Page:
I have been having lots of trouble adjusting to retirement. I am 70 years old, and I know that I retired when it was time for me to move on to something else. But so far, I've been so caught by an identity crisis after "quitting" -- that I can't move on. I quit. And I had some good reasons for doing so. But that doesn't mean I'm sure what's next.
When I first heard Rick Santorum's recent comments on Obama's "bad theology" I was ready to write a quite different post.
Here's what he said, on separate occasions:
President Obama believes in "some phony ideal, some phony theology...not a theology based on the Bible, a different theology."
“We were put on this Earth as creatures of God to have dominion over the Earth, to use it wisely and steward it wisely, but for our benefit not for the Earth’s benefit.”
As most readers of the daily mull know by now I have a doctorate in theology from an evangelical seminary, and a core topic of my dissertation was the legitimate interpretation of the Bible. Hence all the posts about the meanings of various passages, such as this and this and this.
So, as odd as it might seem coming from someone who currently bills himself as a pantheistic atheist, my first instinct was to expose Santorum's unbiblical theology.
I envisioned a comprehensive analysis of what the Bible actually does say about protecting nature—which, it so happens, is a lot closer to Obama's position than it is to Santorum's.
It would be like shooting fish in a barrel. For a start, check out Genesis 2:15, Leviticus 25:23-24, Numbers 35:33-34, Deuteronomy 20:19, and Ezekiel 34:17-18.
But then I noticed something else—something more basic, and much more important.
Something that helps explains such diverse issues as Republican positions on taxes, worker's rights, voting rights, local democracy, and even contraception.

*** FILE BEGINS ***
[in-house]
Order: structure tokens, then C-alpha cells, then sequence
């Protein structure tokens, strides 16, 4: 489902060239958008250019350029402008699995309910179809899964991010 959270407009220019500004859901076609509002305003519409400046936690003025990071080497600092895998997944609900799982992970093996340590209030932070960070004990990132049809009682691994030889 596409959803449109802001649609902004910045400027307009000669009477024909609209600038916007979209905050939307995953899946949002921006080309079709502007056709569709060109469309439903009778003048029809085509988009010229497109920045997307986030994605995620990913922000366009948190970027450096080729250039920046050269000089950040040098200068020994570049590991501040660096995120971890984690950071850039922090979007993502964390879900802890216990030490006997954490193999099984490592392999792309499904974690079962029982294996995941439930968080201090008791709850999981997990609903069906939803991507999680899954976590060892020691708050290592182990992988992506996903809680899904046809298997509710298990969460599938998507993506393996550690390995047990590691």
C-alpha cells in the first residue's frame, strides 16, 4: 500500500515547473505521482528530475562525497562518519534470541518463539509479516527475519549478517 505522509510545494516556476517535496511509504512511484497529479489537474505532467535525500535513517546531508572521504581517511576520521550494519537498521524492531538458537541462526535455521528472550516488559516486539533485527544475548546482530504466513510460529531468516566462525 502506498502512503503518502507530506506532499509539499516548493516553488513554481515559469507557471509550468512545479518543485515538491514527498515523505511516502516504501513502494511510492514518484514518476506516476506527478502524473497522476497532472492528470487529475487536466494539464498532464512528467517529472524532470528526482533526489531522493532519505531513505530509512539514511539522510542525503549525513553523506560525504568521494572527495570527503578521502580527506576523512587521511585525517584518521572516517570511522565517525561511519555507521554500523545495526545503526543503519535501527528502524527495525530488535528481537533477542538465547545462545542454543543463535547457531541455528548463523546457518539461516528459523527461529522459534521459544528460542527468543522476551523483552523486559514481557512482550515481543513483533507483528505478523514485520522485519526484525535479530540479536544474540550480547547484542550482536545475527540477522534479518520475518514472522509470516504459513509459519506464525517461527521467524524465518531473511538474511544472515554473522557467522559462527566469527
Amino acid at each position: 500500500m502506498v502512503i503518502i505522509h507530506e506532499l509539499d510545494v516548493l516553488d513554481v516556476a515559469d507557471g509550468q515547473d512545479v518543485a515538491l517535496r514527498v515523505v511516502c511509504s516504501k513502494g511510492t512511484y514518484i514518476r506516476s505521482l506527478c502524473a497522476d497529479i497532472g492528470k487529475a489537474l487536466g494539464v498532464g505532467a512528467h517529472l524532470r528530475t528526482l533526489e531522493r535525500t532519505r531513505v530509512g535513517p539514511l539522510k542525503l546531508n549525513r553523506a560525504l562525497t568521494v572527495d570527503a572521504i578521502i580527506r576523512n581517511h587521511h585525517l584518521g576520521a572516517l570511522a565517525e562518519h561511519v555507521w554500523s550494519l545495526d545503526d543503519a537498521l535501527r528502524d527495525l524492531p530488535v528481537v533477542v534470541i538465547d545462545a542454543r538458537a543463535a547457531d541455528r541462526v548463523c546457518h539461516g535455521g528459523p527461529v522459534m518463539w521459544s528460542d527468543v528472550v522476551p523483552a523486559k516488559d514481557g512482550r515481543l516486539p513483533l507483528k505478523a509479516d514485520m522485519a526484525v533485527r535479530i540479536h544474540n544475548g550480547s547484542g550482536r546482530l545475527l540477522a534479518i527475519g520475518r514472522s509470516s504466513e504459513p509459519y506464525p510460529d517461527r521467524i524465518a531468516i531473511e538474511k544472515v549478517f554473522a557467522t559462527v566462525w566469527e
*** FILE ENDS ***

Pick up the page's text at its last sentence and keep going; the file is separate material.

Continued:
Jigsaw puzzles are often found spread out in various stages of completion or disarray at our house. We clean around them, try not to knock pieces onto the floor, try to keep the grandkids from walking off with bits or disassembling what has been assembled. They sometimes serve as coasters for a cup of tea or coffee, and I wouldn't be surprised to see a piece in the dishwasher as a result of this somewhat unorthodox treatment.
I've been thinking about all of the uproar over Obama's recent decision, and compromise, concerning birth control and the Roman Catholic Church.
The controversy takes me back to two central issues in the culture war—the issues of freedom and power.
The two are intimately connected, of course. The more power I have, the more freedom I have. And, on the other hand, the more power you have, when it's power over me, the less freedom I have.
The conclusion of the exclusive daily mull interview with Johnson N. Masters, which began here, follows:
JNM: On the other hand, the Bible says almost nothing about a glimpse of a breast, or the use of four-letter words, or abortion, or gays, and yet those issues will mobilize the troops on a moments notice.
TDM: And this told you?
JNM: It was our first decent estimate of the epicenter. What do all of those issues have in common?
The second part of the daily mull interview with Johnson N. Masters picks up where Friday's post left off:
TDM: Doesn't that require you to be something of a fortune-teller?
JNM: It would be impossible if I hadn't developed the Heuristic for Understanding Moral Patriotism.
TDM: And that is...
JNM: It's a tool for predicting the direction the collective conservative psyche is taking. I used the Northridge earthquake as a model.
TDM: The Northridge earthquake?
This interview is a special report, only for readers of the daily mull. It ran a bit longer than I expected, so I'll be releasing it in three parts.
Johnson N. Masters is a compelling personality, in spite of his diminuative appearance. From his understated comb-over to his crisply pressed polyester sportscoat, he is the model of the insider conservative academic.
I think I have just fallen in love with apple blossoms. I have never known them so personally before. But four years ago we planted a Granny Smith tree in our yard, and after some false starts -- well, a start can be false and true -- this year we have some blossoms that have completely captivated me. The translucence of the petals and their call make me wish I were a bee.
January, for me, has always been two new beginnings. I'm not only beginning a new year, I am turning another year older. And this year it will be 70. Seventy. I am approaching with caution, and disbelief that I have only been on this planet (well, this time anyway) for 70 years.
At sixty I thought -- "ah, free at last, free at last" -- to do what I like, see what I like, eat what I like, drink what I like! I'm old enough that it doesn't matter anymore!